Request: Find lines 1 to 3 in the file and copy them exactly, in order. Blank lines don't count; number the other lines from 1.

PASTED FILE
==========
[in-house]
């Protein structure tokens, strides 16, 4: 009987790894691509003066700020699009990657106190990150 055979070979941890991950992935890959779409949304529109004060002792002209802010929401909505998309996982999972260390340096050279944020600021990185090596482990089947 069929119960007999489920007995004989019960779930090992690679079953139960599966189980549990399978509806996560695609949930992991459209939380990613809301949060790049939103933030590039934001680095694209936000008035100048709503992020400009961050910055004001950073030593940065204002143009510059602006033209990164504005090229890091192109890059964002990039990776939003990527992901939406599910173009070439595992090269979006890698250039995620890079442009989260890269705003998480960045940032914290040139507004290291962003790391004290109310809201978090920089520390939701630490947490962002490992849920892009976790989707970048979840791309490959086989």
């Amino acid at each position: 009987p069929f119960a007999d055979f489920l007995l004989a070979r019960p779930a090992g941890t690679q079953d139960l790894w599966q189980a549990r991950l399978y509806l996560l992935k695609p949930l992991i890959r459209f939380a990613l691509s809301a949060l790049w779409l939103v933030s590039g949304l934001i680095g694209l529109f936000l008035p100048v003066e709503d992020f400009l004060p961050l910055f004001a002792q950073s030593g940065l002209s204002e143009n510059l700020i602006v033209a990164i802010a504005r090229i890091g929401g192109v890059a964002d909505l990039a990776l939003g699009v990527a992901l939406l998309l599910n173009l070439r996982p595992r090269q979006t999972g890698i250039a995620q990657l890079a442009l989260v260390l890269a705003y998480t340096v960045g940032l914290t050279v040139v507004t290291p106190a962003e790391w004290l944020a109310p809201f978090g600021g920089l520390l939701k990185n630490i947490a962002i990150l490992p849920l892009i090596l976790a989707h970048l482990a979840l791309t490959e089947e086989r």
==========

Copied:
[in-house]
């Protein structure tokens, strides 16, 4: 009987790894691509003066700020699009990657106190990150 055979070979941890991950992935890959779409949304529109004060002792002209802010929401909505998309996982999972260390340096050279944020600021990185090596482990089947 069929119960007999489920007995004989019960779930090992690679079953139960599966189980549990399978509806996560695609949930992991459209939380990613809301949060790049939103933030590039934001680095694209936000008035100048709503992020400009961050910055004001950073030593940065204002143009510059602006033209990164504005090229890091192109890059964002990039990776939003990527992901939406599910173009070439595992090269979006890698250039995620890079442009989260890269705003998480960045940032914290040139507004290291962003790391004290109310809201978090920089520390939701630490947490962002490992849920892009976790989707970048979840791309490959086989």
């Amino acid at each position: 009987p069929f119960a007999d055979f489920l007995l004989a070979r019960p779930a090992g941890t690679q079953d139960l790894w599966q189980a549990r991950l399978y509806l996560l992935k695609p949930l992991i890959r459209f939380a990613l691509s809301a949060l790049w779409l939103v933030s590039g949304l934001i680095g694209l529109f936000l008035p100048v003066e709503d992020f400009l004060p961050l910055f004001a002792q950073s030593g940065l002209s204002e143009n510059l700020i602006v033209a990164i802010a504005r090229i890091g929401g192109v890059a964002d909505l990039a990776l939003g699009v990527a992901l939406l998309l599910n173009l070439r996982p595992r090269q979006t999972g890698i250039a995620q990657l890079a442009l989260v260390l890269a705003y998480t340096v960045g940032l914290t050279v040139v507004t290291p106190a962003e790391w004290l944020a109310p809201f978090g600021g920089l520390l939701k990185n630490i947490a962002i990150l490992p849920l892009i090596l976790a989707h970048l482990a979840l791309t490959e089947e086989r």